[grahphic] [front side] [back side]

In order to create a compact four channel voltage divider, we cut out a board with seven stripes each containing ten holes, as shown on the left picture. Resistance of horizontal resistors is R1, while resistance of vertical resistors is R2. Connections under R1 resistors should be broken by scratching the copper stripe, as shown on the right picture. Top left pins can be connected to positive poles of four input source voltages Vin, while top right pins are connected to positive poles of four voltmeter voltages Vout. Bottom left connectors represent the ground and are connected to negative poles of source and voltmeter voltages.

Voltage output with Raspberry Pi

This chapter includes short and simple instructions how to do voltage output with Raspberry Pi for hobbyist with limited knowledge of electronics.

Neither Raspberry Pi nor Arduino have proper analogue outputs. Actually, both microprocessors have few GPIO (general purpose input output) pins with PWM (pulse-width modulation) output. By switching between two digital states, False state at 0.0V and True state at 3.3V, GPIO simulates mid-voltages. This is however rather imprecise and useless for use in precise electronic devices. If you want to write an arbitrary voltage, you need to use DAC (digital analogue converter) circuit and connect it to several GPIO pins.

[MCP4725]

Picking an DAC microprocessor chip, installing and programming it can be quite a feat, especially for a hobbyist. Fortunately, there is one ready commercial solutions for that purpose, with detailed instructions, program libraries and examples:

What I don't like about this solution is that it only provides one voltage output and has fixed I2C address 0xC0. There are however many alternatives. For example, Microchip also offers MCP4728, which has four voltage outputs, while I2C address can be programmed between 0xC0 and 0xC7. Additional plus is that the chip is really cheap!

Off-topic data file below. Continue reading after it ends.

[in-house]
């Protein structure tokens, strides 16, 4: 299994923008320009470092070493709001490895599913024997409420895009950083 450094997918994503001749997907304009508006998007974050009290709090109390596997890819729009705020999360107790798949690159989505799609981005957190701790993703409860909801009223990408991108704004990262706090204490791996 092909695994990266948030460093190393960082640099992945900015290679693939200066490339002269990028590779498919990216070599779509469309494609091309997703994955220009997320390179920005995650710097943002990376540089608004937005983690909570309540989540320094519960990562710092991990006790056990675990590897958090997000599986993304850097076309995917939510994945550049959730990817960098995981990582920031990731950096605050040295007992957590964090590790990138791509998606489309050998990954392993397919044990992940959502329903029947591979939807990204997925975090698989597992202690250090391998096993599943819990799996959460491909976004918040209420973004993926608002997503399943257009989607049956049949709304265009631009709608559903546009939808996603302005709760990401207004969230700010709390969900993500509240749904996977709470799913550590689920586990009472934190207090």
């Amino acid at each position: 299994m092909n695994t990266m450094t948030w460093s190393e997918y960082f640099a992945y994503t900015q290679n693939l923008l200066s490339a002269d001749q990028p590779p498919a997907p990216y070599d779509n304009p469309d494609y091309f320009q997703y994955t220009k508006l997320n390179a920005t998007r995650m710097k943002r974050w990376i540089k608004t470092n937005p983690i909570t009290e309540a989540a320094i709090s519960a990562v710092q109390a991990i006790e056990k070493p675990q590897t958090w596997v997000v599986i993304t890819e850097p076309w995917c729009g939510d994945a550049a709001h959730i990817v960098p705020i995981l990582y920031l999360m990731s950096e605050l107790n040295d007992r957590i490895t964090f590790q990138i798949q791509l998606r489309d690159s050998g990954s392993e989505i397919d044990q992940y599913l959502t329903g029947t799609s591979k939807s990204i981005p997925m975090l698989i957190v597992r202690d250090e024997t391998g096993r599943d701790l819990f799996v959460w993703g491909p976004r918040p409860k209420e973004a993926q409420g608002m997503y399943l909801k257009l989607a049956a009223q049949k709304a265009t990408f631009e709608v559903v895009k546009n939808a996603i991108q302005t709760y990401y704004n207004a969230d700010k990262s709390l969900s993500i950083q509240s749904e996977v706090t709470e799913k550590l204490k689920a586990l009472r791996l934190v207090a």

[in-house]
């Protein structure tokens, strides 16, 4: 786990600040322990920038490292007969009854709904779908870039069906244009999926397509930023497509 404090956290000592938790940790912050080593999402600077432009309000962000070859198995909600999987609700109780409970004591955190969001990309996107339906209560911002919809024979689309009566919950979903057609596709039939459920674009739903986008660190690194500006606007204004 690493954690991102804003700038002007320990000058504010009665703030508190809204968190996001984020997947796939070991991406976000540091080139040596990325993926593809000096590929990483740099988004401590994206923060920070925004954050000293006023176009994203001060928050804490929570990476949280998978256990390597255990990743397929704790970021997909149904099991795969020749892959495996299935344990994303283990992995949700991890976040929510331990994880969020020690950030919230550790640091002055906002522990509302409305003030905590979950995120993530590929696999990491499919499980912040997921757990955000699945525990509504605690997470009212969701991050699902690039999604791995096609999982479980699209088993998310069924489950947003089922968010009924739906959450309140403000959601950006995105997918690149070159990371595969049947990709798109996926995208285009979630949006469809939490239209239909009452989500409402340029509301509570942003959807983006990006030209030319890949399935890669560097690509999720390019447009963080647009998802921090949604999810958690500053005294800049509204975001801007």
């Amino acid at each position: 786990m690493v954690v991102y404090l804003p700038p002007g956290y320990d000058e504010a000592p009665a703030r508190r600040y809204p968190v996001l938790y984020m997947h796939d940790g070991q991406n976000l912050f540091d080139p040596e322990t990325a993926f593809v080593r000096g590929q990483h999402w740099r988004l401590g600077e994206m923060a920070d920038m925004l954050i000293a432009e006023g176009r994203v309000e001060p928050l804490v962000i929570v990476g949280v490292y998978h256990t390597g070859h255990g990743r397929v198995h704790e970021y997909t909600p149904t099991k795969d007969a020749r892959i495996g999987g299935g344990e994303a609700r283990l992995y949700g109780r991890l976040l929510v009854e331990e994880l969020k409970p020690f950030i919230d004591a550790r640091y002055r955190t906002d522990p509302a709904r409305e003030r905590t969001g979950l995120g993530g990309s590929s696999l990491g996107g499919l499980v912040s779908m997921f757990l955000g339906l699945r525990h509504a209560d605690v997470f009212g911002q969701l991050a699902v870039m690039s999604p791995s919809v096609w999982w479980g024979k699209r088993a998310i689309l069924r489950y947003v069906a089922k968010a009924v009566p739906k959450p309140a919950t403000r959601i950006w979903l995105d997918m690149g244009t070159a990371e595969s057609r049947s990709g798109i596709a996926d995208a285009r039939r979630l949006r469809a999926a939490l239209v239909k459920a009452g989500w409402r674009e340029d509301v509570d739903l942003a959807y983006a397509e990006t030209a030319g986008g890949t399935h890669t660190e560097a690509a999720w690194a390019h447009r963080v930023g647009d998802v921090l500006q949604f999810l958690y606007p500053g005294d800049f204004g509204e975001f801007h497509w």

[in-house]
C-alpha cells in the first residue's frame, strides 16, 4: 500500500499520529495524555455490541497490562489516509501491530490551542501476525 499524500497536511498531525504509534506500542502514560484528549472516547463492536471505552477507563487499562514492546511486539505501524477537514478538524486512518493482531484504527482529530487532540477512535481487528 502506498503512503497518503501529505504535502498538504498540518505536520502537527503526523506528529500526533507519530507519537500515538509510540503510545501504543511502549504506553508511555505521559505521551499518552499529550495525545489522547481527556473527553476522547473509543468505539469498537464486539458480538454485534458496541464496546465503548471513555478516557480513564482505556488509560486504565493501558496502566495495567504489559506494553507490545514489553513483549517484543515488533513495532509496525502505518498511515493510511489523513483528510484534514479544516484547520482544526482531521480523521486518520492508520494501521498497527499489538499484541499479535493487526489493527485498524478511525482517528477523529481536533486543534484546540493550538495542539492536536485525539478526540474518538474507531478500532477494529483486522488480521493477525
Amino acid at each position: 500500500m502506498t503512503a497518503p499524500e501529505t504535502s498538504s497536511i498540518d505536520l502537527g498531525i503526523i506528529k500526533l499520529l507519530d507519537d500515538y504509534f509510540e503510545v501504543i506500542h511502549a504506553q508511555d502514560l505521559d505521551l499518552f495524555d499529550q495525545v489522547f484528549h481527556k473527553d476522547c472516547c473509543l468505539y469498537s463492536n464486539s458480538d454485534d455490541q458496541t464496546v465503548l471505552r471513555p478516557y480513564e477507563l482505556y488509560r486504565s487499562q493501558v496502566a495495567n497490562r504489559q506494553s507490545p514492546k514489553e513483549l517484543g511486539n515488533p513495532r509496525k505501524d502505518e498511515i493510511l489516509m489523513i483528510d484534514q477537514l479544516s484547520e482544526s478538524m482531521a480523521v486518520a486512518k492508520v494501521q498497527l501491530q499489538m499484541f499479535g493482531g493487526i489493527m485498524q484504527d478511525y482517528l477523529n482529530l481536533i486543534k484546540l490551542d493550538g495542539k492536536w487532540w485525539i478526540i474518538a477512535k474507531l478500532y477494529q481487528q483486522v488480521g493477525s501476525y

[resources]

In order to prepare our four-channel DAC, we need the MCP4728 chip, a DIP adapter PCB board, a single row male pin header connector (I strongly advise to use round pins), three 1.8kΩ resistors (anything up to 10kΩ will also do) and a solder wick. The biggest challenge is to solder the chip to the PCB board: The chip is extremely small, with total dimension of 3mm × 3mm, and the distance between pins of only 0.5mm! The task is difficult to do, but it is doable.

[soldered chip]

I succeeded in soldering three chips using the amateur soldering iron and solder wire and the result is on the picture above. I used a good solder paste to flood the PCB board before soldering and a good solder wick to remove superfluous solder afterwards. There are dozens of instructions on the web how to do that, for example general directions for surface mounting soldering or soldering similar chip to an adapter PCB board.

Currently there is no instructions or library for this chip at the moment, so I decided to put some effort in the matter and create a simple library myself. Please find:

[writing voltages]

Picture above shows the setup for writing voltages. There are no pull-up resistors, as the setup uses Rasberry's default I2C pins with built-in pull-up resistors. The capacitor is optional, but highly advisable.

[address reading and changing]

Picture above shows the setup for reading and changing I2C address. This procedure requires I2C communication together with controlling LDAC register. Since this is not a task to be done often, I advice that three non-I2C GPIOs are used, so we have to put a pull-up resistor for each of them.

Please note: There are serious bugs in the MCP4728 manual from 08/04/10:

I lost two days head banging to figure that out!

Current library is very rudimentary. However, if you want to use other options, described in MCP4728 manual, please write me and I will extend it.

Please report what else would you like to see here, suggestions, new tricks etc. to the author using feedback form.

Created by Marko Pinteric: feedback form.